As is always the case when a team struggles, the fans immediately point to the coach. Even during last season the Maryland message boards were littered with vitriolic windbags calling for Gary Williams to be fired. I wouldn't be all that surprised if they were burning effigies in his yard after this season. Certainly, he is partly culpable for the team's failures over the past three seasons (including this one). I don't think it's because he suddenly forgot how to coach, though. After all, the guy has more wins than any other coach in the university's history. He's the same guy that took the job at Maryland knowing he would face three years of crippling NCAA sanctions (thanks Bob Wade and thanks NCAA!). He's the same guy that lifted the team from its nadir to two ACC regular season titles ('94/'95 and '01/'02), an ACC Tournament Championship ('04), ten straight NCAA Tournament appearances ('94-'04), seven Sweet 16's, two Final Fours ('01 and '02), and a National Championship ('02). I just don't buy the "the game has passed him by" cry of some discontented fans, nor do I buy the "Gary can't reach the players, can't motivate them" spiel. It's nothing new that this group of players (really, the upperclassmen) have a propensity to play sluggishly, get behind, then wake up and try to make a comeback--see last night's game. Frankly, I think the notion that good coaches are good motivators is overplayed. If you're a Division I basketball player, in the ACC no less, you shouldn't need your coach to fire you up with some rousing pep talk. I believe Williams is to blame, though, as far as recruiting goes. Granted, unless you're the Duke or UNC's of the world, you're not going to have McDonald's All-Americans at every position, nor can you always know how a player will pan out in college, but you can certainly identify your team's needs and recruit accordingly. Oddly enough, the '02 and '03 freshman classes were some of the most highly touted of Gary's tenure. In some cases Williams has suffered from bad luck (John Gilchrist leaving after butting heads with Gary and acting like a head case which left the team without a PG last year; Chris McCray failing out of school last year). In other instances guys have simply failed to live up to their billing coming out of high school. Travis Garrison might have been the worst McDonald's AA of all-time, and Mike Jones has been brilliant one game and worthy of being the towel boy the next. There aren't any quick fixes in college basketball. though; you can't make mid-season trades or sign free agents. Last year the team lacked a true PG, a go-to guy, and a steady, wide-bodied rebounder. This year Williams was able to address one of those areas--the Terps have two solid freshmen PG's--and next year they have a couple of guys coming in who may fit the bill for the necessary big man. As for the go-to guy, that's still up in the air. The point is that it takes a few years to overcome one or two classes that wind up as busts. It takes patience, which is something most fans don't possess. Maybe if Williams got canned another coach could step in and improve the team. Maybe not. I think it would take one or two more dud seasons before he'd get the boot, though, given his past success and the fact that he signed an extension earlier this year. I don't think I'm being overly optimistic to think that the coach who took the program from near extinction to an eventual national title can take a mediocre team and make it a good one again.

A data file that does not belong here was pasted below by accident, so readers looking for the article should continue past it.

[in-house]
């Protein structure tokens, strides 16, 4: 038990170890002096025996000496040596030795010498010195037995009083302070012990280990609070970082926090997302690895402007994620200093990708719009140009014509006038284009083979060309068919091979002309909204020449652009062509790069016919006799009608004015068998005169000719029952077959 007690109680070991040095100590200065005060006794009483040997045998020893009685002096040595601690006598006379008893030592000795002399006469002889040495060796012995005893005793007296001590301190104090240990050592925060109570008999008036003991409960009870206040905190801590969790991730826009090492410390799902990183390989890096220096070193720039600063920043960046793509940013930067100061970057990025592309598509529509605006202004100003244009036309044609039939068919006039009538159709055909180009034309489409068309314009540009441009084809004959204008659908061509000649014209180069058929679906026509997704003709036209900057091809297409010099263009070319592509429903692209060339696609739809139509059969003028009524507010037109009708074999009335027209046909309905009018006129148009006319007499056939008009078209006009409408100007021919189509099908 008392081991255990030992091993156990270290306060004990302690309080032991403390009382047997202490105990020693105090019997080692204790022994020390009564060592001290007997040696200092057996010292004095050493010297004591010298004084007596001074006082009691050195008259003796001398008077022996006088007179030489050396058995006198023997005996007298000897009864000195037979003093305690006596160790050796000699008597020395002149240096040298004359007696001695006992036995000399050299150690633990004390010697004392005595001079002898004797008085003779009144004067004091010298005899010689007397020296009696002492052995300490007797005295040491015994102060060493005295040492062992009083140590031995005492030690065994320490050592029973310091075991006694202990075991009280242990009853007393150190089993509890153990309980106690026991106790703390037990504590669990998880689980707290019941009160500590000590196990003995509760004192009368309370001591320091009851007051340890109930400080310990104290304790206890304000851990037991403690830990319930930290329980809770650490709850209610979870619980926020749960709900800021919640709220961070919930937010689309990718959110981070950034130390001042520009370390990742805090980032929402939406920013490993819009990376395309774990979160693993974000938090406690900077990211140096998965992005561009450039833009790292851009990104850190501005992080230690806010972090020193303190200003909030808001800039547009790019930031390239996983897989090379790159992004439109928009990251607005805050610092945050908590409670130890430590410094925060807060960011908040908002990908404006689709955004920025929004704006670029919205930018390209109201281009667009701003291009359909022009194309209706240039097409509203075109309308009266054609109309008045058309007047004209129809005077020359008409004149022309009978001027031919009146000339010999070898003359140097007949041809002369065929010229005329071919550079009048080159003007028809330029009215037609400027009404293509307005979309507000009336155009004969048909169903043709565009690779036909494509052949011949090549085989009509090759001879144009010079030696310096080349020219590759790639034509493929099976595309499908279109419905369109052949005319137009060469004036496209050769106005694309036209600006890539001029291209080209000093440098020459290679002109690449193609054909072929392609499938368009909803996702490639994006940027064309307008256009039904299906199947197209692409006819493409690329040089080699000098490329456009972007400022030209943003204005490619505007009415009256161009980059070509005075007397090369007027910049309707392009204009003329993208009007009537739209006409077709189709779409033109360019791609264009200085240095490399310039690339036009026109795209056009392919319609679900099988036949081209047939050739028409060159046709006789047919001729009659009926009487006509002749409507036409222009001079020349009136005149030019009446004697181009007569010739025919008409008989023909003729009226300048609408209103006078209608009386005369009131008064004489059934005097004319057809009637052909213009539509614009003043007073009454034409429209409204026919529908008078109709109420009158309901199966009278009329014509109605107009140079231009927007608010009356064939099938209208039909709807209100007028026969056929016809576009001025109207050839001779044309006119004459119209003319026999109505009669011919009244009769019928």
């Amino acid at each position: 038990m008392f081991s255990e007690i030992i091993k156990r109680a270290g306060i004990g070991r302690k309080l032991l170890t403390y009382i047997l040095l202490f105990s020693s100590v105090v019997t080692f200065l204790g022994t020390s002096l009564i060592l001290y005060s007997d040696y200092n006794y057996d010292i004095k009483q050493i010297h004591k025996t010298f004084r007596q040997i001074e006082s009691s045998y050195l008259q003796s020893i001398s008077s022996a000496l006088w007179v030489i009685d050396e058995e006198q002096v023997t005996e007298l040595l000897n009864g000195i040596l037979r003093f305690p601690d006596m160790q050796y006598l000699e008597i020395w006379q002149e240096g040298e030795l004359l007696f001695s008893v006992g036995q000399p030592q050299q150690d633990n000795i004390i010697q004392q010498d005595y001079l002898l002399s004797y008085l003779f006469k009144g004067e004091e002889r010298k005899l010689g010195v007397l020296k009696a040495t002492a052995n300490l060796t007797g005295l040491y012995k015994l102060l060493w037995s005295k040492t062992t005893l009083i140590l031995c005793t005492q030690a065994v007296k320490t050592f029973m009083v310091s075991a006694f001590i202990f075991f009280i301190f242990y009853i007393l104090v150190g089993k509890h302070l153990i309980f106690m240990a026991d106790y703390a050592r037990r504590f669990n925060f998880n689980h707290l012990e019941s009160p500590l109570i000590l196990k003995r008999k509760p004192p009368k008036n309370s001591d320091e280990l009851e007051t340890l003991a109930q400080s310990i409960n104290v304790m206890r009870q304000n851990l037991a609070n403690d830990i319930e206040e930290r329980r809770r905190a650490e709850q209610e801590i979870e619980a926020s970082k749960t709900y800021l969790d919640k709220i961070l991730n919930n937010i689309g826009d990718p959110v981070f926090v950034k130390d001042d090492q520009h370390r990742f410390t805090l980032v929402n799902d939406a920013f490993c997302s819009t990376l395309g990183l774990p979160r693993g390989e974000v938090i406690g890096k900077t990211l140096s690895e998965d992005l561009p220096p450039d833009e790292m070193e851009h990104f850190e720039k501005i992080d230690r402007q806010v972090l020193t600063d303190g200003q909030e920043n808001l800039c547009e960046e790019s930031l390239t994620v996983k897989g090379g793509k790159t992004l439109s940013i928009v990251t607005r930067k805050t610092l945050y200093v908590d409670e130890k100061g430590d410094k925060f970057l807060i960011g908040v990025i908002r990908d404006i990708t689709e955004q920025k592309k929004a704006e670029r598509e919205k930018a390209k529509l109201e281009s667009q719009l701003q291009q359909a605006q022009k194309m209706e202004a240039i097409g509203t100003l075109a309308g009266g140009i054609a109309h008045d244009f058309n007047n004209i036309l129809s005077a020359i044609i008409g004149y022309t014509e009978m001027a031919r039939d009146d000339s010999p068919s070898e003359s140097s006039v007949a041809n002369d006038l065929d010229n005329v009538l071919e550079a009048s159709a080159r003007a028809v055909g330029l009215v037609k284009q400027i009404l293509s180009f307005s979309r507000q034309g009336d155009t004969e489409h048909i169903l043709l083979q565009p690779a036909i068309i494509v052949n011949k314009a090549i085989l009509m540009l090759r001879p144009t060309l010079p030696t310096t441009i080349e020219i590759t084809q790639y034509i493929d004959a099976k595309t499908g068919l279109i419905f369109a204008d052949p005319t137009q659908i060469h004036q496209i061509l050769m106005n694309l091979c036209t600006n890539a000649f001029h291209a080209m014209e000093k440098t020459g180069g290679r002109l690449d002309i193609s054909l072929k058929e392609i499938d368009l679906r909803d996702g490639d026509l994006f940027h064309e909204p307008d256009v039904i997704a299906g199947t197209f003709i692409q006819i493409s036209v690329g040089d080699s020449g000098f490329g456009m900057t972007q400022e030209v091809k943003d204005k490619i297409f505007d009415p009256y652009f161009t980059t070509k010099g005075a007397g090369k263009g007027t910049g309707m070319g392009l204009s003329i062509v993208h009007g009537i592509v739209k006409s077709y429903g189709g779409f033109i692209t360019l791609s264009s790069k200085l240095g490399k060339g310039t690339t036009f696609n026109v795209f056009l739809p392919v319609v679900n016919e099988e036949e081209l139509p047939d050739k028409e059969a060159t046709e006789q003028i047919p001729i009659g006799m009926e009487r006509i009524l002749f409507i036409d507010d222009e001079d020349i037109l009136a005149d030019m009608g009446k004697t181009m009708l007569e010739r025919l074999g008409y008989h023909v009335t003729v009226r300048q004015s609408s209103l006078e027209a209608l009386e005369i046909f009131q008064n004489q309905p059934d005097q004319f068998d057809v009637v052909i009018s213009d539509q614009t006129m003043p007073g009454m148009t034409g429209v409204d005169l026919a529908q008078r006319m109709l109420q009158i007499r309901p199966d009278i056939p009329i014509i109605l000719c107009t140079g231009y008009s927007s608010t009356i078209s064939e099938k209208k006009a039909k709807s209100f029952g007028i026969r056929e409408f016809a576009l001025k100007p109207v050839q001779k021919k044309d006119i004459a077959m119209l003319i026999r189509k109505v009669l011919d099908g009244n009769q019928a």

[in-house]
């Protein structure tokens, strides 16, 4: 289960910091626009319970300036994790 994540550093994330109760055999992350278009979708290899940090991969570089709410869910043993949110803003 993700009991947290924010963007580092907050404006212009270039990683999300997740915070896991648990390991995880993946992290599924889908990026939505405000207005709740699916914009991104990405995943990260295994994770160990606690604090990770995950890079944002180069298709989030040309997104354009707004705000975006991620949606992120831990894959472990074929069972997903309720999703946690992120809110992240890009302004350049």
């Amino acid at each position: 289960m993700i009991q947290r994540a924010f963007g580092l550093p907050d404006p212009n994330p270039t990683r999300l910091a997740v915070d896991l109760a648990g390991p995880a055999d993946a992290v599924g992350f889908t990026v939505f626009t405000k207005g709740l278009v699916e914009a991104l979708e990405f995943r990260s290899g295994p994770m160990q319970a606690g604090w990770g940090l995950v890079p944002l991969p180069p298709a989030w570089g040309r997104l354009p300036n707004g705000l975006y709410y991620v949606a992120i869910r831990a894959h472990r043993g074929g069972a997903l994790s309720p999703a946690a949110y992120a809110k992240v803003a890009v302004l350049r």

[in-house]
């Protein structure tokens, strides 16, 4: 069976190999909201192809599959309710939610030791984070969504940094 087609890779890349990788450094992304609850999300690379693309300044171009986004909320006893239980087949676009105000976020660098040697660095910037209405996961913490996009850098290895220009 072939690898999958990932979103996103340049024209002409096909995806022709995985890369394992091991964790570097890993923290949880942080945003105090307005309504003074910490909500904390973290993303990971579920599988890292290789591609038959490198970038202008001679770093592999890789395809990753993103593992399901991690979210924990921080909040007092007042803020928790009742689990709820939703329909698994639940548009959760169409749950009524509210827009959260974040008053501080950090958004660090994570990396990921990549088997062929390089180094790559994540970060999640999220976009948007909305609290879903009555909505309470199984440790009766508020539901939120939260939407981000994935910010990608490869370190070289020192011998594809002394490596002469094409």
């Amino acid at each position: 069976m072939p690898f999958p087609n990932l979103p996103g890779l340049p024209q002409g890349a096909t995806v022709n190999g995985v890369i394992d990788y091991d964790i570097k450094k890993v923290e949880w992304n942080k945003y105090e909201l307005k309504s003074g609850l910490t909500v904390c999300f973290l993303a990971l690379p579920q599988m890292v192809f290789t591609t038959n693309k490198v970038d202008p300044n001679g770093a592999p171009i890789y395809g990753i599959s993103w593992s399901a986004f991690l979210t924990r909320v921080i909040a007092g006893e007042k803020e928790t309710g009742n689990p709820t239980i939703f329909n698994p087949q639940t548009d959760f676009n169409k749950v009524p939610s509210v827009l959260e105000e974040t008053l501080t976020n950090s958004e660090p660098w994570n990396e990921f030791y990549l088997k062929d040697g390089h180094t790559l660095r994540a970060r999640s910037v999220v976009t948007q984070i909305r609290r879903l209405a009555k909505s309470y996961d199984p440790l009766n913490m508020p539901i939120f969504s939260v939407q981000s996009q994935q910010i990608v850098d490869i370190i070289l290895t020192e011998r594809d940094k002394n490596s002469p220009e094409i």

As for the rest of this year, well, I've resigned myself to disappointment. Nonetheless, I will listen to or watch every game the Terps play between now and the end of the season. I think a little bit of masochism is necessary to be the fan of any team over a long period of time.